"This is the most curious erection I've ever had," Ryan Reynolds e-mails from his approaching car. "Wear something sexy, we're going to a township," an earlier message advised. Then, as he arrived at my hotel: "We're two minutes away from the greatest interview I've ever given in South Africa."

It is a characteristically bright and beautiful April day in Cape Town, that vibrant dream city at the bottom of Africa, where Reynolds has been filming a CIA thriller called Safe House with Denzel Washington. If you want to talk with Reynolds these days, you go where he's working—and he has of late been a very busy man.

Last year he sweated out six months in Louisiana, sheathed in a heat-trapping motion-capture suit for the role of Hal Jordan in Green Lantern, this summer's $150 million blockbuster from DC Comics. That intensely physical shoot left the 34-year-old actor with a separated shoulder and in need of two operations. Back in Los Angeles, he joined Nicolas Cage and Emma Stone in voicing the 3-D animated comedy The Croods. Then down to Atlanta for the buddy-body-swap comedy The Change-Up with Jason Bateman, and finally to Africa, with the occasional red-eye break for a Green Lantern reshoot and a WonderCon appearance in San Francisco. In the midst of all this, he and his wife of two years, Scarlett Johansson, announced their divorce—a painful upending made more painful by the tabloid feeding frenzy it inevitably stirred up. "My face was on the cover of magazines I'd worked very hard to prevent being in," he says. He accepts the public scrutiny and media meddling as occupational hazards and does not sound indignant or petulant, just resigned to surviving something shitty and real.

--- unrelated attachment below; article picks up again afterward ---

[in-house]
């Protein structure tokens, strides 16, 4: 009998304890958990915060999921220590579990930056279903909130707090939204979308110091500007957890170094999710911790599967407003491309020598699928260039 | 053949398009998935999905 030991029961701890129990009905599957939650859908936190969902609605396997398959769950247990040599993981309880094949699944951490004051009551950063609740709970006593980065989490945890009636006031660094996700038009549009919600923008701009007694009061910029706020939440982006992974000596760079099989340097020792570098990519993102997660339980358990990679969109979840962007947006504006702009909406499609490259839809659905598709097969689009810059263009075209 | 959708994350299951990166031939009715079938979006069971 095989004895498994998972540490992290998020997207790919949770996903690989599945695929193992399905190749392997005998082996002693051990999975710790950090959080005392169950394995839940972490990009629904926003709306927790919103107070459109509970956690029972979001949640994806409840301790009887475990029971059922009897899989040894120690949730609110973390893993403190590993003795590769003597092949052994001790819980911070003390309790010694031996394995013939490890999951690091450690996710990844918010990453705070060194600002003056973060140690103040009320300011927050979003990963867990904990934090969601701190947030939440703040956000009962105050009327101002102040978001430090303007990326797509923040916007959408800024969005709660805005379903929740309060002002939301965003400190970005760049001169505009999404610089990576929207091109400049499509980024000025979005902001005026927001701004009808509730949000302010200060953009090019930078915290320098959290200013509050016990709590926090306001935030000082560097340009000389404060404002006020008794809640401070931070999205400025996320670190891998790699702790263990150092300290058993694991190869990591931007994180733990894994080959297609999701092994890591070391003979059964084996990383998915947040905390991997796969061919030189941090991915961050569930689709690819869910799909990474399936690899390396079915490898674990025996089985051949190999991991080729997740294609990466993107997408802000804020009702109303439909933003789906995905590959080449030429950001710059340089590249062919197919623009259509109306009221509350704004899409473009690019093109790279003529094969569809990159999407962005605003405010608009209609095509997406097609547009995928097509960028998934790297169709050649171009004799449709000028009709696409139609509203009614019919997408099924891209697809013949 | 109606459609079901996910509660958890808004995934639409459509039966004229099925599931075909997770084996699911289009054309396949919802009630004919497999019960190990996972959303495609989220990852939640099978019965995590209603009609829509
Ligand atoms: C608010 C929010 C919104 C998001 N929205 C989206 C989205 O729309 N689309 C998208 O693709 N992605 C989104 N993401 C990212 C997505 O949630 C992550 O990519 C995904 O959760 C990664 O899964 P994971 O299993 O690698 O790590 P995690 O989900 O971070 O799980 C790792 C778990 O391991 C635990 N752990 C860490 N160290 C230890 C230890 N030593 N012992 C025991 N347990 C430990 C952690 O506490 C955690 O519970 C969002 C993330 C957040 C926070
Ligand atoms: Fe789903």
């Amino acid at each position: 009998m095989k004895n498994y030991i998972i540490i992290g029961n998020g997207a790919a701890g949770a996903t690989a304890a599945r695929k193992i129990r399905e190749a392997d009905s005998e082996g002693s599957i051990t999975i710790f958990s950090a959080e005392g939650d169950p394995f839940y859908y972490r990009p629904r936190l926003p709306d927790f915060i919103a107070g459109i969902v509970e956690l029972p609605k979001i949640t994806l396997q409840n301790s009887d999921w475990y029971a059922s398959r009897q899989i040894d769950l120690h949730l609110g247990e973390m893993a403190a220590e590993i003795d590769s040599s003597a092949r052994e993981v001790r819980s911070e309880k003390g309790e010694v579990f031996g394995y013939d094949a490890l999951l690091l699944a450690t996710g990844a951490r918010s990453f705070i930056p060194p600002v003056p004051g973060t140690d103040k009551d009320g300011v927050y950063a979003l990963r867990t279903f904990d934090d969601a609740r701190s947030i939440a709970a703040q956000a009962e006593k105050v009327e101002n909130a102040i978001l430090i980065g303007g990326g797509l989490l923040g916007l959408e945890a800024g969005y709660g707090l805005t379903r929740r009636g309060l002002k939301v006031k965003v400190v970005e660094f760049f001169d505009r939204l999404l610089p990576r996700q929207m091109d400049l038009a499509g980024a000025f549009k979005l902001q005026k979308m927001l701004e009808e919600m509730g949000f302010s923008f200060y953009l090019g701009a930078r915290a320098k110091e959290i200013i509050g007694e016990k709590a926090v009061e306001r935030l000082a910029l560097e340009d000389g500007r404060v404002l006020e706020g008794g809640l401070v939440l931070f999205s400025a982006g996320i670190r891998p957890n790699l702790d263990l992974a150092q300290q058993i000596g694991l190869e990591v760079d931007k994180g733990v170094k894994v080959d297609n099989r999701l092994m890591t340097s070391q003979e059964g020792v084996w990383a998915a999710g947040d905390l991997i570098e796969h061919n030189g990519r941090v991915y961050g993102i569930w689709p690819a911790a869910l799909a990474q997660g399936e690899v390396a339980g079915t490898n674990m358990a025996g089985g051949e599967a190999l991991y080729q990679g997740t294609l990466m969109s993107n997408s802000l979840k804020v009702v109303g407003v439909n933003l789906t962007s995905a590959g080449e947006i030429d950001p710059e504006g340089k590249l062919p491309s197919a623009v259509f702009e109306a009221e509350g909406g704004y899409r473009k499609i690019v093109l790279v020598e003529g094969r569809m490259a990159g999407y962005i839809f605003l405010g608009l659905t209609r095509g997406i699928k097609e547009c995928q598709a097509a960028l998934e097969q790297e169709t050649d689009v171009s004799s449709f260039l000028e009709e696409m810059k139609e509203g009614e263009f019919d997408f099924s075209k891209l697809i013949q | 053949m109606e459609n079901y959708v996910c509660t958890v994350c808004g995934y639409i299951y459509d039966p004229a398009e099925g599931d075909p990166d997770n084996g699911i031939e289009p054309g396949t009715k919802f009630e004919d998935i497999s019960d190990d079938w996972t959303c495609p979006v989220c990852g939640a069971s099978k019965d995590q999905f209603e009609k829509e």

Now Reynolds is in Cape Town, keeping busy doing what he likes to do and quietly repairing his lust-for-life mojo. "I have a blister on my hand from gripping the wheel," he says, giddily describing the car chases he's been filming. "I'm amazed that they let me do this stuff. In one chase I'm being choked to death while trying to drive the car into a wall to get the guy off me. It's a great job." It's not only the physical demands of the job that appeal to him. "I cried 26 times yesterday," he says, proud of his ability to well up for as many takes as Safe House director Daniel Espinosa demanded.

Always eager to throw himself into a role, yesterday he accidentally threw part of the role into himself, tossing a steel-legged table into his knees. "I had Denzel cuffed to an exposed pipe," Reynolds says. "My character is at a breaking point, so I throw this table across the room. I didn't account for the base of the table. It was that kind of pain where you're literally seeing red."

This is his first day off in weeks, and he's bummed we're not spending it doing something more exciting, like swimming with great white sharks. "Your employers wouldn't let us go shark diving," he says, "because they dislike adventure and good fellowship." (This is not quite true: My employers are pro-chumminess but anti-chum, which is what this fearful reporter was afraid of becoming.)

And the accidental kneecapping scuttled the backup plan to hike to the top of Lion's Head peak, overlooking the city and Table Bay. Instead we're with Pete (the bodyguard) and Wayne (the driver, who's big enough to bench-press Pete) in a black SUV speeding southeast toward the township Gugulethu to have lunch at Mzoli's, a combination butcher shop and braai (South African barbecue). Reynolds has heard good things about the place, including the fact that it's a bring-your-own-silverware joint.

I ask Reynolds whether the bodyguard-and-driver thing is a Cape Town-only arrangement or if this is how he rolls in L.A., too. "No! Why? Because I'm not P. Diddy," he says. "Also, I'm six foot two. If I need security around me, there's a problem. Then I'm really selling people a load of shit."